The Minister of Conservation and the Government are presenting ‘alternative facts’ in their response to the Supreme Court ruling yesterday on whether specially protected conservation land can be swapped.
This backgrounder provides verifiable facts for journalists covering this issue.
Alternative fact 1: The Minister of Conservation has told journalists that the 22 hectares she tried to remove from the Ruahine Forest Park is low conservation value land.
In fact, the land has been assessed, and the Department of Conservation has accepted that it has high conservation values. The land is home to long tailed bats, NZ falcon, fern birds, and rare wetlands and plants.
The Supreme Court itself said:
 … there is no suggestion that the values identified on the 22 hectares were not significant and did not in themselves warrant continued protection in the absence of the exchange.
 … nationally significant values would be lost in the inundation …
Alternative fact 2: The Minister of Conservation also said this morning that land swaps of this kind occur “a couple of times a year”.
In fact, revocations of specially protected areas have occurred just 3 times in the last 10 years.
The only previous instances where DOC has downgraded specially protected land to swap it have been cases where the land clearly did not deserve its specially protected status.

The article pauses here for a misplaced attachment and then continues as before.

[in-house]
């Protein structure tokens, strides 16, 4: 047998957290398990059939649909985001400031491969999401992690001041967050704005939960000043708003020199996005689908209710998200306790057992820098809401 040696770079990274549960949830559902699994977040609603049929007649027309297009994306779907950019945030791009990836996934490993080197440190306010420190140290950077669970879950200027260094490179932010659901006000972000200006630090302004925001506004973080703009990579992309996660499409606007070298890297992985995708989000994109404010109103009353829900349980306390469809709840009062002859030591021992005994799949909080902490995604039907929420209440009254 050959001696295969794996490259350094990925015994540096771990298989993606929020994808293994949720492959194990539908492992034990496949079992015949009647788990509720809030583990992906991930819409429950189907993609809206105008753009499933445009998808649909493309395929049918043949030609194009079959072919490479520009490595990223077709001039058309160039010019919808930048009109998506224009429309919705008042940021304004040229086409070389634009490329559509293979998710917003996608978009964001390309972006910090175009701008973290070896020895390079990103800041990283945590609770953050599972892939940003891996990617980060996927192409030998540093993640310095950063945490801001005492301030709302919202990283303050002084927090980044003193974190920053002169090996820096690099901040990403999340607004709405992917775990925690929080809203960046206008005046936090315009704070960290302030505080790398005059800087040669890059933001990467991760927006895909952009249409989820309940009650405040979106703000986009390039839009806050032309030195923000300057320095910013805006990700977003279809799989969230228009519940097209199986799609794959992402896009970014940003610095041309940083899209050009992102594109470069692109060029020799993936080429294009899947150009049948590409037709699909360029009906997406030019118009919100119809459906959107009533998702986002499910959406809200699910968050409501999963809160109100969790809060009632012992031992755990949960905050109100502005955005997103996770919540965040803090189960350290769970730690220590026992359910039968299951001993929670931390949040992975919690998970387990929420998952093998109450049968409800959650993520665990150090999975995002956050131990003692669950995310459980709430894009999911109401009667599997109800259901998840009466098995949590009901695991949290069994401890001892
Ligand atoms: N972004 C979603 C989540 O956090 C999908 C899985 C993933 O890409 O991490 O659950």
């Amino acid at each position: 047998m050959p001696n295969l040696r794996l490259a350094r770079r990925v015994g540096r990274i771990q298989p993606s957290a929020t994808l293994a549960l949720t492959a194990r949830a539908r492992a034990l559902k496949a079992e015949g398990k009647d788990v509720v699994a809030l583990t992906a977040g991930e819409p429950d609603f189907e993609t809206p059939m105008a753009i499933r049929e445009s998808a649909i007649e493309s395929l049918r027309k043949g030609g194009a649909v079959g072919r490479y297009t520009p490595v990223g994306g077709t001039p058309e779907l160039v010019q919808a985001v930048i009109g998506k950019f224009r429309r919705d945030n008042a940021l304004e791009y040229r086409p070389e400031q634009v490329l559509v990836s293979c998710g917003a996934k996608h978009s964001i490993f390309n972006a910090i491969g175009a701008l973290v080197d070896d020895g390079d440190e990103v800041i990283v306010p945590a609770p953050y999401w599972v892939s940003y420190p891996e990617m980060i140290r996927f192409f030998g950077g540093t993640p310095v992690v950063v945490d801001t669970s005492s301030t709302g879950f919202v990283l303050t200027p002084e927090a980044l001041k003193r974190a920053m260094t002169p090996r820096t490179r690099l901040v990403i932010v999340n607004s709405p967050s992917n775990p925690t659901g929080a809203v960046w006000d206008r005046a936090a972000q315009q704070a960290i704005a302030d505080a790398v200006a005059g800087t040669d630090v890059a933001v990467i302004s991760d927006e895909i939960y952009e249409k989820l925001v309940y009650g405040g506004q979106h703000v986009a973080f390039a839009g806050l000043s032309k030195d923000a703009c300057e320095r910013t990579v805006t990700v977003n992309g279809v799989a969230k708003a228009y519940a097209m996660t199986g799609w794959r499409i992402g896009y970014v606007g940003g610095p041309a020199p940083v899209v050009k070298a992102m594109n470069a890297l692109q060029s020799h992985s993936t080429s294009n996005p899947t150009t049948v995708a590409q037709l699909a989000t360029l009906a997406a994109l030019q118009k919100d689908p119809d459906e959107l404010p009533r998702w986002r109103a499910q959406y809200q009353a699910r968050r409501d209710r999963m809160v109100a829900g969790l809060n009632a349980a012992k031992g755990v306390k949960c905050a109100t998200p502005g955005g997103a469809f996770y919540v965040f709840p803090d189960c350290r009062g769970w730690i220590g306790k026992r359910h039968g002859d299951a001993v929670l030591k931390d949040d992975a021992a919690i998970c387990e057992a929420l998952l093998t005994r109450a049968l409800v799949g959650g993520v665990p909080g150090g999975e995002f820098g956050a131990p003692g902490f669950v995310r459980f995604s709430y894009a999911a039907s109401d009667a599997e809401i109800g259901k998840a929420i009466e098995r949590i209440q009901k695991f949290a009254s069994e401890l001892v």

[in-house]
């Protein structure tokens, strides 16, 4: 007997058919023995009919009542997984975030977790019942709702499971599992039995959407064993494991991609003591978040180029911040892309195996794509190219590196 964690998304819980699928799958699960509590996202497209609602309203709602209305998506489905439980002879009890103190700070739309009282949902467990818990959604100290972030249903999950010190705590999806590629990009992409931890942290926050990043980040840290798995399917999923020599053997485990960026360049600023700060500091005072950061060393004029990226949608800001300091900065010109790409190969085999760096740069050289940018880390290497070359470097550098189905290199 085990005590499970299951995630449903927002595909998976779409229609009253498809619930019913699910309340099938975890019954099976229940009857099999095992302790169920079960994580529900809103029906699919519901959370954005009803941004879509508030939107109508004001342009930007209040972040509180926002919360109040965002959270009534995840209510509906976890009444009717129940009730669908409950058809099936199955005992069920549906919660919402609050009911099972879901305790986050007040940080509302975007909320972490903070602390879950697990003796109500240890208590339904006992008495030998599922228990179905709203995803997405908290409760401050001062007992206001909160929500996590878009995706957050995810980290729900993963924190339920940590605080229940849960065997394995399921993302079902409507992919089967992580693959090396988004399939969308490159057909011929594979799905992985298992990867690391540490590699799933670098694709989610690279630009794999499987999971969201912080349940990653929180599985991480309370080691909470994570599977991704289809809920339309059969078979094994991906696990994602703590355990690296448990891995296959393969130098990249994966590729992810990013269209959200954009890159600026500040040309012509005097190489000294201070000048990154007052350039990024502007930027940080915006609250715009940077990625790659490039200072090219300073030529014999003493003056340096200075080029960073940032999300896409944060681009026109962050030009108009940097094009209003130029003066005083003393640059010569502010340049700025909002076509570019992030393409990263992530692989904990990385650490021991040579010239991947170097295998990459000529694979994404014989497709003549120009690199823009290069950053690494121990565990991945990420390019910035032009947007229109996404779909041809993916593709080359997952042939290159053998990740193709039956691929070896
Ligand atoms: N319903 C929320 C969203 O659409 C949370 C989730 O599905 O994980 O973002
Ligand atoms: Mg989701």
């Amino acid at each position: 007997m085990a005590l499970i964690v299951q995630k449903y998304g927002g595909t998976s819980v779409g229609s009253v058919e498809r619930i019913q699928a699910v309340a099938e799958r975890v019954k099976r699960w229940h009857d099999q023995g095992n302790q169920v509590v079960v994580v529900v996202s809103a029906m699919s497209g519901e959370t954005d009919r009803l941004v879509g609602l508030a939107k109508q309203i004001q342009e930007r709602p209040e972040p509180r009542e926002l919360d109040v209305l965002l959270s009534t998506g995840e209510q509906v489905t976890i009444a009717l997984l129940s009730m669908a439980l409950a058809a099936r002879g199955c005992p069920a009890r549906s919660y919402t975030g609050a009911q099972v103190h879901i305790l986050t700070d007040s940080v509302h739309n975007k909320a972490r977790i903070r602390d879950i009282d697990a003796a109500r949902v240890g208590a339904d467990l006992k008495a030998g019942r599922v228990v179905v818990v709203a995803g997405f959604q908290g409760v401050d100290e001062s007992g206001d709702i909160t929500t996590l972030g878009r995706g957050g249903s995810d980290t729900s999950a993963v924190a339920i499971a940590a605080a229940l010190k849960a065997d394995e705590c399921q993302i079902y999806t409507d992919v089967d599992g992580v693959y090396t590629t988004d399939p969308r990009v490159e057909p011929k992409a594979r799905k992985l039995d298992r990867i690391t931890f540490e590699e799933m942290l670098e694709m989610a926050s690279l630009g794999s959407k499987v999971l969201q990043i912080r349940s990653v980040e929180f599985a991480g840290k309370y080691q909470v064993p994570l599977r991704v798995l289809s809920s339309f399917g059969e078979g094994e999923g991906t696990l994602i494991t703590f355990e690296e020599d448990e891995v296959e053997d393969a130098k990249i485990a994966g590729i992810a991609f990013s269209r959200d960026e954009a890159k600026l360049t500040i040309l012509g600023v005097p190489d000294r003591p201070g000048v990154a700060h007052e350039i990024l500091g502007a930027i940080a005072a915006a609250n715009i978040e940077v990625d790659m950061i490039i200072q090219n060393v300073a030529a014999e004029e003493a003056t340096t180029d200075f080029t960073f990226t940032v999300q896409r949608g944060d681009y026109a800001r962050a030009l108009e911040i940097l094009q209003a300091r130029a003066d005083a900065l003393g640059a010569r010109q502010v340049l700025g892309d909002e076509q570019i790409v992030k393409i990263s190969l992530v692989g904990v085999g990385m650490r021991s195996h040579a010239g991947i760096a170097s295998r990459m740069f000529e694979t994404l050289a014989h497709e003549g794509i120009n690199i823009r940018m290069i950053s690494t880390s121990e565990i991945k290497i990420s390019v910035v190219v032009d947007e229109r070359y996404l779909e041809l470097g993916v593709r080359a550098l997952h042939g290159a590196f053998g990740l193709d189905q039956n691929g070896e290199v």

In one case, it was a paddock and had been for many years. In another case, it was a formed road, accidentally built on conservation land. Those instances are very different to the Ruataniwha case, where high value land was to be downgraded just so it could be swapped and destroyed by inundation.
Alternative fact 3: The law needs to be changed to allow these swaps to go ahead.
In fact, land swaps are already allowed for areas that have lost or have no conservation values, or are not yet specially protected (stewardship land). The Minister says she agrees high value land should not be available for land swaps – this is exactly what Forest & Bird have said all along, and what the Supreme Court agreed was the case.
To allow the Ruahine land swap to proceed, a law change would need to allow areas with high conservation values to be disposed of, and this would put at risk all the high value conservation land in New Zealand’s specially protected areas, including forest parks, conservation parks and ecological areas.
If the Government changes the law to allow the disposal of specially protected areas (see a list of forest and conservation parks here) regardless of its conservation values, NZ would stand to lose any area of specially protected conservation land, if the government wanted to facilitate business opportunities there.
Alternative fact 4: Land swaps allow a conservation gain.
The Nature Heritage Fund enables the Government to add privately owned areas of important conservation value to public conservation land without requiring the destruction of other conservation land.
In a land swap of two areas with conservation values, you start with two pieces of land and then facilitate the destruction of one.
For example, in the Ruahine situation, the Government could have purchased the Smedley block land proposed for the land swap without first destroying 22 hectares of Ruahine Forest Park.